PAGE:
The general consensus is that Mac drove his bikes hard, and some would say too hard. It is argued that if he had just let up a little, he would have finished and won more races than he did. But McIntyre always rode to win and always sought perfection.
There is a full list of all Bob's races at the end of this article, the information having been compiled by TT racer and Bob Mac fan Robbie Allan. However, here it is worth focusing on the TT win and the events at Monza in 1957 achieved when Mac was 28.
Gilera's number one rider at the time was Geoff Duke, but he had been injured at Imola. Duke recommended that the Italian outfit sign up McIntyre as team leader, which they duly did.
McIntyre had only a few races on the Gileras by the time of the Isle of Man TT's 50th anniversary gathering. Mac had known some success already on the island, of course, but as he once told a reporter about the most dangerous circuit in the world: “You never really master the Isle of Man circuit.”
He did, however, come closer than any of his fellow racers to mastering the course. He won the Junior TT on his Gilera four-cylinder 350cc in a record average speed for the mountain course of 94.99mph. The second-placed rider finished 3.5 minutes slower than McIntyre.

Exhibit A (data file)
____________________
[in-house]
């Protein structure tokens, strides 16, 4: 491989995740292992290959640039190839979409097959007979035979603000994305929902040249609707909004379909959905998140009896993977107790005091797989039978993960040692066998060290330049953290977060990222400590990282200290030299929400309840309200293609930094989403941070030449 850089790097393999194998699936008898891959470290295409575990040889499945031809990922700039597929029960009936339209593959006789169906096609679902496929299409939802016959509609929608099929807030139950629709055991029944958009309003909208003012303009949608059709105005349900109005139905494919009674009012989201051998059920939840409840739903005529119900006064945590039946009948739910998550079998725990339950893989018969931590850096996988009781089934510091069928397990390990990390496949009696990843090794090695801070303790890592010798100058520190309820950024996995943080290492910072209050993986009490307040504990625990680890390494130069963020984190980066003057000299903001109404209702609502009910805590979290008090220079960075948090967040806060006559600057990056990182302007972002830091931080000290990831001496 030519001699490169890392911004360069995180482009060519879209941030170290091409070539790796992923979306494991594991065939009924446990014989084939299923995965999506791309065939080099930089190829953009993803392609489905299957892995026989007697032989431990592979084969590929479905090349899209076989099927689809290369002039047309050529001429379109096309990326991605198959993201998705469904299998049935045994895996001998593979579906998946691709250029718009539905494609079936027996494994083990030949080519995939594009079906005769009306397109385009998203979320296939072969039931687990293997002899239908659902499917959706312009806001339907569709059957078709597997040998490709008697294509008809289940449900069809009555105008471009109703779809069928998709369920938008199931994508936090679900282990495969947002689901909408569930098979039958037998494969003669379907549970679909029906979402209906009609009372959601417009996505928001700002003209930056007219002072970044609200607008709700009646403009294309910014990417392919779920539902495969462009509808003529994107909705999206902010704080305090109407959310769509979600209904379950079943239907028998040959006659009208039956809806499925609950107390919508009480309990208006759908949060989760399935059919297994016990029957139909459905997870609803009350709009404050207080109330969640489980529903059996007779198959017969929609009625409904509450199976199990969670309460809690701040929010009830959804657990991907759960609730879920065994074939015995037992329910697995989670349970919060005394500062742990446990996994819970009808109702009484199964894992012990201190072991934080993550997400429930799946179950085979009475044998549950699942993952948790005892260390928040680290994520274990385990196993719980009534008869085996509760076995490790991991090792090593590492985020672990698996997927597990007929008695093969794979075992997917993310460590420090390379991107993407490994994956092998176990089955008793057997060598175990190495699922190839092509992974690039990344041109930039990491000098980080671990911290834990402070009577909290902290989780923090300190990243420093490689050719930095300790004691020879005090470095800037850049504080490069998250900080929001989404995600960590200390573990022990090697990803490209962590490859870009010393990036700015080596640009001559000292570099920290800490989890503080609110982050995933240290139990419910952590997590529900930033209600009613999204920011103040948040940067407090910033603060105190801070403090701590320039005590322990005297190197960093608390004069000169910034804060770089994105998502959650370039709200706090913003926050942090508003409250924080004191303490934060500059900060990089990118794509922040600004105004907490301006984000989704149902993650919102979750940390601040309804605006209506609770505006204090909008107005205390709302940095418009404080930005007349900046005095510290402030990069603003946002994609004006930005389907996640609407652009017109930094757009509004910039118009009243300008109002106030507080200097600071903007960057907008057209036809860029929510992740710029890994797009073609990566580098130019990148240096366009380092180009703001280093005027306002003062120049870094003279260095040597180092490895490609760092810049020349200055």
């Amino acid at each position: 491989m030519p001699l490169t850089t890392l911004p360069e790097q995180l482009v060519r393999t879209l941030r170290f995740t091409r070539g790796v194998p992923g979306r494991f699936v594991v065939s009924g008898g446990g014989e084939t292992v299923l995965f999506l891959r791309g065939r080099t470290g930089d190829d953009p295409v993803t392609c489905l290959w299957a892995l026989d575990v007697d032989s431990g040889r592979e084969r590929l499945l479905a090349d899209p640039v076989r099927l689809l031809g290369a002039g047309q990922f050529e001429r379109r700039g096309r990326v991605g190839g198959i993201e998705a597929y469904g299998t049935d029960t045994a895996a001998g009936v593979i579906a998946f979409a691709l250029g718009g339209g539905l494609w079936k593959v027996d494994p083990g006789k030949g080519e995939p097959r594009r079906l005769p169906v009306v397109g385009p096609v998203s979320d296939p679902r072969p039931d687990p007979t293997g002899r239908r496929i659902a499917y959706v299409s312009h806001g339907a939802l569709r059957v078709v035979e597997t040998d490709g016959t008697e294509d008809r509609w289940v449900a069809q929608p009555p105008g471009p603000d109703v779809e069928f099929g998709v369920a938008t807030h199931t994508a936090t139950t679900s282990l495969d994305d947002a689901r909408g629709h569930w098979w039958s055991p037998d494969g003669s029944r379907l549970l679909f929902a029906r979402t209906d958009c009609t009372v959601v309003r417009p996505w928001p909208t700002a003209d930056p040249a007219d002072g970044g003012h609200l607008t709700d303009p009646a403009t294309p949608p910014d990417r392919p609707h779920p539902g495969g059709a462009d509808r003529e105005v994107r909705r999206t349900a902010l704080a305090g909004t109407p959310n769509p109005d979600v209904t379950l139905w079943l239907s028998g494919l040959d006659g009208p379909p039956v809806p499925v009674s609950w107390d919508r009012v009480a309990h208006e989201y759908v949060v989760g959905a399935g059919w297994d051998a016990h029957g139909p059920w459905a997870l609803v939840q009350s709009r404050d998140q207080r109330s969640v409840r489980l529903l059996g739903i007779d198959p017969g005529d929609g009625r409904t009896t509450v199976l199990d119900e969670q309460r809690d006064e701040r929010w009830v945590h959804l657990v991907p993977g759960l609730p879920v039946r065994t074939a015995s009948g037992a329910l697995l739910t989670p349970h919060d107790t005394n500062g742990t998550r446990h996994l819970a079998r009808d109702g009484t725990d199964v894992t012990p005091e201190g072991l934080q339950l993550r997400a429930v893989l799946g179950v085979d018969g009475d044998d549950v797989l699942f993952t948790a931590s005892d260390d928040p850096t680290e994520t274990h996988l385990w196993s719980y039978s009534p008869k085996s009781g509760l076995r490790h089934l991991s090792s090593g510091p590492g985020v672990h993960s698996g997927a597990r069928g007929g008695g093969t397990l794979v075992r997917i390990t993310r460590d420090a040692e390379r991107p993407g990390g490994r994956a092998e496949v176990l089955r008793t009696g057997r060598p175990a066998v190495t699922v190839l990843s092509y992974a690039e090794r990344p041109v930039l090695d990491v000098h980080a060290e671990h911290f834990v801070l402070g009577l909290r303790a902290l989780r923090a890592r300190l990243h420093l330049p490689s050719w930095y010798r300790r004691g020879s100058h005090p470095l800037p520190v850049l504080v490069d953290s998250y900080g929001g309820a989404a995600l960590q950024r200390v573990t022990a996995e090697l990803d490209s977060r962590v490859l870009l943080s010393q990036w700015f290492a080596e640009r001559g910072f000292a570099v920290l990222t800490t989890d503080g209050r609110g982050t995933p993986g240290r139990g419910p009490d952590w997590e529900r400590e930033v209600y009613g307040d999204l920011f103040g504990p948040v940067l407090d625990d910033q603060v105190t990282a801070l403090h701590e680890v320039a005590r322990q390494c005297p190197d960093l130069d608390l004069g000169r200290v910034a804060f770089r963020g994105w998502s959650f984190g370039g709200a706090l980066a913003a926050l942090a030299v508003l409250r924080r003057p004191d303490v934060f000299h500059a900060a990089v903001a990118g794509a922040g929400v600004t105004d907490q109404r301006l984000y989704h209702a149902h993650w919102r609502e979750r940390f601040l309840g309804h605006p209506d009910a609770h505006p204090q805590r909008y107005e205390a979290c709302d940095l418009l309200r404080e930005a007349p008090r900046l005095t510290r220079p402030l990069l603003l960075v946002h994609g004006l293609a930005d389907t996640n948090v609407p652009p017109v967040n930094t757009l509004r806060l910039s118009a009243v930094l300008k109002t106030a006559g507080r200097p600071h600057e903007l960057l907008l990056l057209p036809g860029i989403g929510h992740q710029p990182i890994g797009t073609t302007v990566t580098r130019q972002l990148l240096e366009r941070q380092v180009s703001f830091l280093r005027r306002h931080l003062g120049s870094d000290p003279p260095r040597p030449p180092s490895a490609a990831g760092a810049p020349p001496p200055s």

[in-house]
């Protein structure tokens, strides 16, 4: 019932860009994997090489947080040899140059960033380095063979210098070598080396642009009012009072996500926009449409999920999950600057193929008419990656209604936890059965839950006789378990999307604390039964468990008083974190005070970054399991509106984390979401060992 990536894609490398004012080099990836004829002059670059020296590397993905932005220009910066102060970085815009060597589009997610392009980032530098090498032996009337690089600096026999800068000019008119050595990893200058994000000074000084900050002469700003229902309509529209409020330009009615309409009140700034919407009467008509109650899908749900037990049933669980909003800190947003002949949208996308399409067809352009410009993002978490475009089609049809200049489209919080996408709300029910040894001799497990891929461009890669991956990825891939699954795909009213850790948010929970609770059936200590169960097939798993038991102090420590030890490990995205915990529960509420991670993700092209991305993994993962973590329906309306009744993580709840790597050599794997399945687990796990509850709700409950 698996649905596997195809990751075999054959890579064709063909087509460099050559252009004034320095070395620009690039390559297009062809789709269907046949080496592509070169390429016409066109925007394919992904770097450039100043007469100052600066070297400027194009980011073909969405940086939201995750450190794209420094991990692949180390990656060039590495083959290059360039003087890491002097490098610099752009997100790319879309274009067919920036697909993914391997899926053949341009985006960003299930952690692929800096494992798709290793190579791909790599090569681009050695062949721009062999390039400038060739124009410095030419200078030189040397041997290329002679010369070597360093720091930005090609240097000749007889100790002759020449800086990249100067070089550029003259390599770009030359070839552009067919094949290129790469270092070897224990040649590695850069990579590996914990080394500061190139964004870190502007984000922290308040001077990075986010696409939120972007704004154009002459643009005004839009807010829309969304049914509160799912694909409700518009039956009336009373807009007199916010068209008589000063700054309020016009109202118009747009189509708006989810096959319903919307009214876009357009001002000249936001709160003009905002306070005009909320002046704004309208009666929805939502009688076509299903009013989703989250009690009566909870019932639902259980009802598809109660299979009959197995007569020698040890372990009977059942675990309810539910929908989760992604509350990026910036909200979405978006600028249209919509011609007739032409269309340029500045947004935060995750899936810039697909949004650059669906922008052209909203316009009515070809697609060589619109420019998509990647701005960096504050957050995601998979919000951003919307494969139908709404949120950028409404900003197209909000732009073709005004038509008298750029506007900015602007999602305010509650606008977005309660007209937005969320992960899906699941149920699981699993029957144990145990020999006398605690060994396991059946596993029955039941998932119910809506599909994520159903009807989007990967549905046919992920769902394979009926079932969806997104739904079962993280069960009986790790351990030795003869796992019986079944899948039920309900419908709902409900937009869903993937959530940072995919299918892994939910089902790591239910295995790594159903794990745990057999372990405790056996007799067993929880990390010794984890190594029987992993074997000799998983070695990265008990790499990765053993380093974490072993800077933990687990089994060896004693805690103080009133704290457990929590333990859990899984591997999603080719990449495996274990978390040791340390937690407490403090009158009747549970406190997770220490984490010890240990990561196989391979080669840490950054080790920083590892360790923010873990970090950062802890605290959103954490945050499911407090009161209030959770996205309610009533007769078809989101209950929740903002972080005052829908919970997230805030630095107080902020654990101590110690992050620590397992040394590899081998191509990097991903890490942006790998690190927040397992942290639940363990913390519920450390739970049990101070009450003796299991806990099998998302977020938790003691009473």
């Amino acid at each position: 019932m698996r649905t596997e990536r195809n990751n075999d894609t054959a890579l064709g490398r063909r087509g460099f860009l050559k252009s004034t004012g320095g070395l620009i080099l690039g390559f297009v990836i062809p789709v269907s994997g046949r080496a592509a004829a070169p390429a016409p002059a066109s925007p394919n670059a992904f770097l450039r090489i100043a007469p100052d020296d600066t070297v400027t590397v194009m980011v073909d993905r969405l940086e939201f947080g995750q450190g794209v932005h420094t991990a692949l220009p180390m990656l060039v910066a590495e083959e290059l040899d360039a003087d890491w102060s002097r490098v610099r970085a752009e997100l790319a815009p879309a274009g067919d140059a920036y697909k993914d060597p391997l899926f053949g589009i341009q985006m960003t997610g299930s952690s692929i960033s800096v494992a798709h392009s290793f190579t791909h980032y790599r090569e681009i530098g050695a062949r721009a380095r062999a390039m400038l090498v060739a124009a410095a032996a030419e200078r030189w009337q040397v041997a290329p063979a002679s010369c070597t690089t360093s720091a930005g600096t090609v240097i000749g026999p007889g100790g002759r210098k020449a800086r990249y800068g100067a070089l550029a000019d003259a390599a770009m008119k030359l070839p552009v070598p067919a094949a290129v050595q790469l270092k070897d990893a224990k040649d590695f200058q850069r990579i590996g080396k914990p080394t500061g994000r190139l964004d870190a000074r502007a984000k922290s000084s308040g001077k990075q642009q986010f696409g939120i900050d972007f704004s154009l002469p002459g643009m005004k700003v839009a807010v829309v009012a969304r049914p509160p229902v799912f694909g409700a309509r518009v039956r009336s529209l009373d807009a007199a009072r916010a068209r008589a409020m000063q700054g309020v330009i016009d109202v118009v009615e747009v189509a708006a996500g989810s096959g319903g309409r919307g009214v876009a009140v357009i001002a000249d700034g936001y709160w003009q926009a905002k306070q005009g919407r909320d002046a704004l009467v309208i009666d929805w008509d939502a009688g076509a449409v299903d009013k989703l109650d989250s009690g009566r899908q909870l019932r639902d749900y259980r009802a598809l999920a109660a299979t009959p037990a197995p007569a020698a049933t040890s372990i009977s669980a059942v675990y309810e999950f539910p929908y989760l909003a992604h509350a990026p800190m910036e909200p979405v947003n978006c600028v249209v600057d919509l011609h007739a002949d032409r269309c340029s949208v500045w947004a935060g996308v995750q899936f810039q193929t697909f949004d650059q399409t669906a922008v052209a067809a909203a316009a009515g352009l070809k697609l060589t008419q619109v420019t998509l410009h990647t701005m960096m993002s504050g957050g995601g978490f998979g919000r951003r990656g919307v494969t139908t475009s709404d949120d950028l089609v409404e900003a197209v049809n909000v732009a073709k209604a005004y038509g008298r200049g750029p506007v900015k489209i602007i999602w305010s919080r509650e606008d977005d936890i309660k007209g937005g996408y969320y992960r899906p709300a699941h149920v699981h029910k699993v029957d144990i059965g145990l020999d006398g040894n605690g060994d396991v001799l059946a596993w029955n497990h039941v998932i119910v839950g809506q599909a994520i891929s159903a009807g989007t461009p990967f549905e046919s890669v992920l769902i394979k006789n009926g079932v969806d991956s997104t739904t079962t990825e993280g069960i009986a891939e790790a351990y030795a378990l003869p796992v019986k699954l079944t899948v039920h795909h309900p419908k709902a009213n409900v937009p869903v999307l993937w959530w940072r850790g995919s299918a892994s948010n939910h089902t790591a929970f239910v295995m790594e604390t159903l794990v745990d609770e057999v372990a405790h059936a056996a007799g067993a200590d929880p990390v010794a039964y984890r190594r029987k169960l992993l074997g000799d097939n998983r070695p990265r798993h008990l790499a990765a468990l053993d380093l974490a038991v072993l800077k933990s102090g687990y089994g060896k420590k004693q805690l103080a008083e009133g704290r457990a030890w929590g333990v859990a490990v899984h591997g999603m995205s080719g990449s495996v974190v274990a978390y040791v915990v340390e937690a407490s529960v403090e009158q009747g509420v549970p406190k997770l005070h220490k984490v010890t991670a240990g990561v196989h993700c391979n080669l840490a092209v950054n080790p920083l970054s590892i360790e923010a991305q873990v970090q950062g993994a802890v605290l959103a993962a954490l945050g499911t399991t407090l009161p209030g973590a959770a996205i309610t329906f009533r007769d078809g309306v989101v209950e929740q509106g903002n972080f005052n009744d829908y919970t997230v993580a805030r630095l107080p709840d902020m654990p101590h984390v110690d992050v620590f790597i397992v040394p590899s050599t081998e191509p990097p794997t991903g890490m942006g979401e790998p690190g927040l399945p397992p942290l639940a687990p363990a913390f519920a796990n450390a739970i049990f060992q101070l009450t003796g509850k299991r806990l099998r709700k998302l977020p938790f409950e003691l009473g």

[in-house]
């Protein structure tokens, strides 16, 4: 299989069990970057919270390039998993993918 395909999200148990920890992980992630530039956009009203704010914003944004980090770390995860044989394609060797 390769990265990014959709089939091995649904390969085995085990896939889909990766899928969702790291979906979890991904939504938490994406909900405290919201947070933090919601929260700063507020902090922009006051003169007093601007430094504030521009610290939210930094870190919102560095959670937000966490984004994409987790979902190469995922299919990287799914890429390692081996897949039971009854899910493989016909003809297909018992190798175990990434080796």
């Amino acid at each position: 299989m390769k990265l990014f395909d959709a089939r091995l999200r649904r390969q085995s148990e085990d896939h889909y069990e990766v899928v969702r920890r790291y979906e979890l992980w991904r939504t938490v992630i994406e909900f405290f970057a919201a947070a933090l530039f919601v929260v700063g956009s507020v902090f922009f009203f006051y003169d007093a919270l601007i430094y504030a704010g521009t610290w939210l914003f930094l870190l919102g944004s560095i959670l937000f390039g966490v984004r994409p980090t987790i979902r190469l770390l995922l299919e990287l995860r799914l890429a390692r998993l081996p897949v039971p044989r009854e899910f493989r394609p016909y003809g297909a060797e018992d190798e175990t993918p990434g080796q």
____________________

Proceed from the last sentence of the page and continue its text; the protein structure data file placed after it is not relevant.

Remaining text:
Going into the Senior TT the following week, McIntyre's confidence was high. He had recovered from the physical strain of keeping the bike on the road at such high speeds. There was a sense of expectancy about the race, as evidenced by a column in the TT programme. Jimmy Simpson, who broke lap records on the Isle of Man in the '20s and '30s, wrote: “In this Golden Jubilee Year let us also hope that we shall have the Golden 100mph lap.” Geoff Duke in 1955 had come agonisingly close to breaking the ton, registering 99.97mph fastest lap speed on a Gilera. Interestingly, the first TT in 1907 witnessed a fastest lap speed of 41.81mph!
McIntyre, with racing number 78 on his red and white Gilera, got off to a great start in the race and it soon became evident that barring technical problems, as had happened all too often to Mac, no-one was going to catch him.
In fine conditions, Bob McIntyre broke the 100mph average speed on four of the eight laps. The fourth lap was the fastest at 101.12mph. Not surprisingly, he won the race to add the Senior title to the Junior victory. Quite a double!
At the end of 1957, Gilera and the other Italian (Mondial, Moto Guzzi and MV) teams pulled out of Grand Prix races. McIntyre was left without a team or sponsor and went back to riding the Potts' Nortons. Gilera focused their energies on breaking speed records at Monza and targeted the classic hour, where a rider goes as far as he can in 60 minutes round a track.
“Bob screwed up the friction damper so the throttle couldn't shut and sometimes he had to stand on the footrests to hold the bike down.
“Before Bob was specially summoned from Glasgow to do the job, several other Gilera riders had tried it. Bob noticed that they had ridden round half way up the curved banking of the speed bowl where it was very bumpy. So he went right to the top of the bank where it was also very rough but the wall was virtually vertical.”